Selling your home on your own may seem cost effective, but you must follow numerous state and local requirements or you risk potential legal issues that could be costly. Before selling your home in the Pelican State, there are a number of things you need to know.

Your Real Estate Agent

A real estate agent can determine the marketable value of your home and present it to a wider market so that you can look forward to a number of credible buyers. Find a licensed Louisiana real estate agent at Realestatelouisiana.com or by getting a referral from someone you know and trust.

Your Listing

There are three kinds of real estate listings:

  • Open listing: Owners retain the right to sell the home and pay no commissions.
  • Exclusive agency listing: The seller executes a listing agreement with a broker and pays a commission only if the broker is the procuring cause of the sale.
  • Exclusive right to sell listing: The seller agrees to pay a commission to the listing broker regardless of who brings in the buyer.

Typically, your agent determines the selling price by comparing prices of similar homes that have been listed in your area within a quarter- or half-mile of your home. Contents of the listing generally contain:

  • Price and commission
  • Duration of the agreement
  • Items included or not in the sale
  • Duties and obligations of seller and agent

Your Required Disclosures

Louisiana law requires that sellers provide certain disclosures including known defects in the home’s structure, as well as the following:

  • Building and safety information
  • Environmental hazards
  • Plumbing, water, gas, and sewerage

The failure to disclose known defects or to make other required disclosures can expose you to a lawsuit. Louisiana home sellers are required to use the language contained in the Residential Property Disclosure Statement. Generally, if an inspection turns up material defects, the buyer can insist that you remedy them or lower the purchase price so the transaction can go forward.

What Is an Offer?

An offer to pay a stated price based on certain terms and conditions is not a legally binding contract until the buyer accepts the offer and notifies the buyer of its acceptance. A counteroffer is a rejection of the original offer and submission of a new one. Once the parties agree on the terms of an offer, it goes into escrow where the buyer deposits certain funds into an escrow account.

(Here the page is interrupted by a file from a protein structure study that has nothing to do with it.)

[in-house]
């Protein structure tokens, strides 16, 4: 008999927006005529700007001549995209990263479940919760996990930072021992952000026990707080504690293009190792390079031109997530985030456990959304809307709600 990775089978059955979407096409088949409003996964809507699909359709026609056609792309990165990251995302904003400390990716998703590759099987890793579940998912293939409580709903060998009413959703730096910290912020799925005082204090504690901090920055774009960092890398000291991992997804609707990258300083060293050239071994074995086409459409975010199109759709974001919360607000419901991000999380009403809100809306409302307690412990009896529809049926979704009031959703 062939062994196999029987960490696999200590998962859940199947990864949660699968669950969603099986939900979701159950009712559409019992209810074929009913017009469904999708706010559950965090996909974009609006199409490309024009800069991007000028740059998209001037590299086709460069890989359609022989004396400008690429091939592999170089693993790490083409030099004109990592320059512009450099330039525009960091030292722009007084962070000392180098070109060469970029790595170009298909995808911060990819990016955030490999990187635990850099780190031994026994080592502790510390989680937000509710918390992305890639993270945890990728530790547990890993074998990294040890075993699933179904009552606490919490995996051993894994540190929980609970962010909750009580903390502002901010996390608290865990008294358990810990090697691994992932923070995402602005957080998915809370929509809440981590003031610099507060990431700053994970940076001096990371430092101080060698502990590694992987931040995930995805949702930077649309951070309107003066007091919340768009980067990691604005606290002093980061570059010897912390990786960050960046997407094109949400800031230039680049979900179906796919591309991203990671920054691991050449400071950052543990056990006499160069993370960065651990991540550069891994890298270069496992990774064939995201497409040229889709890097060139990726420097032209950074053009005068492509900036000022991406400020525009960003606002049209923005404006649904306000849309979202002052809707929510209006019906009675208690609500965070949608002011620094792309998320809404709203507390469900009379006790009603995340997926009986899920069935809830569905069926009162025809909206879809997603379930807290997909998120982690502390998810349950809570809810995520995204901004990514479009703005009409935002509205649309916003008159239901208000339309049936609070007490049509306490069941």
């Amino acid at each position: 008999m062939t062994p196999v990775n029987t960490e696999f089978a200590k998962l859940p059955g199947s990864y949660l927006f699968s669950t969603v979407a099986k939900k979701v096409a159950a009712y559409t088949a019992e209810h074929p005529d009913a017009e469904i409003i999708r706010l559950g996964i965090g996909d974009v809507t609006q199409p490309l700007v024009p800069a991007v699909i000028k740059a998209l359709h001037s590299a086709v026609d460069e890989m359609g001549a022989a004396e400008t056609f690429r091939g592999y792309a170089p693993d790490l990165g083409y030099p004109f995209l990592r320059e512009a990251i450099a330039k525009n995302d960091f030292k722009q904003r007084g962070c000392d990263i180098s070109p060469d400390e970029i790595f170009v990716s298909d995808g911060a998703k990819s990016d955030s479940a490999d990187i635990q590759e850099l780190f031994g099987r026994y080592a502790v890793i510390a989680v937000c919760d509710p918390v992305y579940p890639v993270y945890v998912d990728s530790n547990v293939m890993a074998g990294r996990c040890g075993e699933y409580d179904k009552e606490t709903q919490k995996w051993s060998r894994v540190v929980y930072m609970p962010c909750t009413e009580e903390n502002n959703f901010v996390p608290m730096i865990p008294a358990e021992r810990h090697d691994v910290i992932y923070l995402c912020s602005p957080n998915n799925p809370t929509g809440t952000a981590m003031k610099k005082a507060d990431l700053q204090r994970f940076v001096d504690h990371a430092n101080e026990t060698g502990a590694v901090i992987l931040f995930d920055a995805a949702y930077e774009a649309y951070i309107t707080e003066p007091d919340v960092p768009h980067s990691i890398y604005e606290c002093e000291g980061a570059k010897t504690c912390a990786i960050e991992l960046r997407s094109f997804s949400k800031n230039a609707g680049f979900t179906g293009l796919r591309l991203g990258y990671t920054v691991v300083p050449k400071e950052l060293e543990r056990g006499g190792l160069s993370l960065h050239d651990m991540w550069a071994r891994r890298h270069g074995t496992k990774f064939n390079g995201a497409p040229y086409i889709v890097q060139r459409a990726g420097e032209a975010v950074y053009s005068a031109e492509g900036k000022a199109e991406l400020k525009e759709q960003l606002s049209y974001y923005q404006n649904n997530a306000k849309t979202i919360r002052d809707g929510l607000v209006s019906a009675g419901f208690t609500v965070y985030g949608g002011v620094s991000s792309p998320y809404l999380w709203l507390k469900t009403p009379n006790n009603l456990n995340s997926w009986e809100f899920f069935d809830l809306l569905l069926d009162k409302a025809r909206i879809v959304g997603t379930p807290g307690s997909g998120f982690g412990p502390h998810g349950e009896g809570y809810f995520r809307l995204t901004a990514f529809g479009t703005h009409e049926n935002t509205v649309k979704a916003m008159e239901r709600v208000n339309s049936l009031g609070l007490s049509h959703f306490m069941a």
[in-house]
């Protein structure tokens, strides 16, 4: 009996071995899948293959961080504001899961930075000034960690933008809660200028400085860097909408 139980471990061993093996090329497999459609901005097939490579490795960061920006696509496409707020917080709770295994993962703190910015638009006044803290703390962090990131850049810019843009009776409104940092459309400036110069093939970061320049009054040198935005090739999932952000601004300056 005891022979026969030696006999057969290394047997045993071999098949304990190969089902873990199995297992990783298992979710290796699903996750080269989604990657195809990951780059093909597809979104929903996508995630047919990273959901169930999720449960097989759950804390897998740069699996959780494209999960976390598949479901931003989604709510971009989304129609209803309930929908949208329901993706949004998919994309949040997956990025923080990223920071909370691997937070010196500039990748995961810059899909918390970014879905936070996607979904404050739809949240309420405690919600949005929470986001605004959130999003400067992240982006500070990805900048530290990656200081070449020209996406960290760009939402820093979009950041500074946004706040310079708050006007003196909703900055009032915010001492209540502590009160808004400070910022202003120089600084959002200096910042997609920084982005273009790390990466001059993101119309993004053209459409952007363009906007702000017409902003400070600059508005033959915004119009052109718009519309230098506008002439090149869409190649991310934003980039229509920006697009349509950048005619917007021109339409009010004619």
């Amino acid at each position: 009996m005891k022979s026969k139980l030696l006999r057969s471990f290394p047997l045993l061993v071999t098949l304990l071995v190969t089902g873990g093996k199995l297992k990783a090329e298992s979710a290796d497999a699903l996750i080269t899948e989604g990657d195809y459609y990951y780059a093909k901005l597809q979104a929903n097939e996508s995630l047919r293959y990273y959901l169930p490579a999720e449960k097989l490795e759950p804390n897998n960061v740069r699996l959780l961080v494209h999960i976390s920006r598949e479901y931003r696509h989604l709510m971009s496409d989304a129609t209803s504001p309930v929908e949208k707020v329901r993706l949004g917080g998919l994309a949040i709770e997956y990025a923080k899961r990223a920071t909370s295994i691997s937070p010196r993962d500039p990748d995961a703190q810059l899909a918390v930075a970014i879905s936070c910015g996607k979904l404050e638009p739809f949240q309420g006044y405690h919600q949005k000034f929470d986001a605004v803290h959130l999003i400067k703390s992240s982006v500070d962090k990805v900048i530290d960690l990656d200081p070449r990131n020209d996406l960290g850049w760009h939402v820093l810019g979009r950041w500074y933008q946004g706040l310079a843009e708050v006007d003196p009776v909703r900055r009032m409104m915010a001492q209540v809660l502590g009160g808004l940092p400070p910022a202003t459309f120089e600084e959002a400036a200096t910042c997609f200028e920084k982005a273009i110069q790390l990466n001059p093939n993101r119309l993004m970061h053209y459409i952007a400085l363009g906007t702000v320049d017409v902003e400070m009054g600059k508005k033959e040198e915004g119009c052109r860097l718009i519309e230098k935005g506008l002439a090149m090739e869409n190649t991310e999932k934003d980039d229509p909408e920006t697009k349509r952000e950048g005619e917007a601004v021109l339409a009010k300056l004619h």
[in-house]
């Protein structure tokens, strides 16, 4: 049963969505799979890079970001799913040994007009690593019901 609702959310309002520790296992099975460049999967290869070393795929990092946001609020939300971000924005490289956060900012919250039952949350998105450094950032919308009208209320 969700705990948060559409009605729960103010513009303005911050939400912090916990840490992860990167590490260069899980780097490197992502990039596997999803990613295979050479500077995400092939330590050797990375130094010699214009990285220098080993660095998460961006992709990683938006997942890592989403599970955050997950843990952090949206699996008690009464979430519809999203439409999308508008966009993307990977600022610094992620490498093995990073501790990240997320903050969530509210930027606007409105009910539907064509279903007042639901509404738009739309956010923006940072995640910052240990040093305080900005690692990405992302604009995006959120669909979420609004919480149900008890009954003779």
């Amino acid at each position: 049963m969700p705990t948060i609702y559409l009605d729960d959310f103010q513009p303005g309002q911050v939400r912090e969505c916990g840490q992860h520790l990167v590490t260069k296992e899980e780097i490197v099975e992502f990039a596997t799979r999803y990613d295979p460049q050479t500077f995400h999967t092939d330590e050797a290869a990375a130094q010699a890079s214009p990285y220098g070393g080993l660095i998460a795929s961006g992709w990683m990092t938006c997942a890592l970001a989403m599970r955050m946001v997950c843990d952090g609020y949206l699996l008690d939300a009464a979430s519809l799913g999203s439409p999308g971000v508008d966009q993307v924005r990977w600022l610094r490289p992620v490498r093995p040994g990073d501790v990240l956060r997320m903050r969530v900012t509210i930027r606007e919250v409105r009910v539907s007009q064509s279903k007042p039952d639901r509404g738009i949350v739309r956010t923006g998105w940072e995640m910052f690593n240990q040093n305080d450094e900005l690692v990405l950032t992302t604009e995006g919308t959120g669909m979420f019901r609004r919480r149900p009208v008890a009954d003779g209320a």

Preparing Your Purchase Agreement

A real estate purchase agreement is a legally binding contract for the sale of real estate and includes terms and conditions such as the following:

  • Identity of the parties
  • Price and financing terms
  • Guarantee of clear title
  • Date of closing and inspection

Closing the Sale

At the close of escrow, the following events occur:

  • Buyer signs the deed of trust on the property as security for the loan
  • All financial and legal items are completed
  • All documents are delivered
  • Monies are disbursed

As the seller, you need not be present at the closing so long as all costs and documents are signed and delivered. You will typically turn over the keys to the buyer on the same day as the closing provided the deed has been recorded.

Speak with a Lawyer

This article is only an introduction to the complex field of residential real estate. Each state has its own laws and regulations so consulting with a Louisiana real estate attorney before you begin to sell your home is essential.

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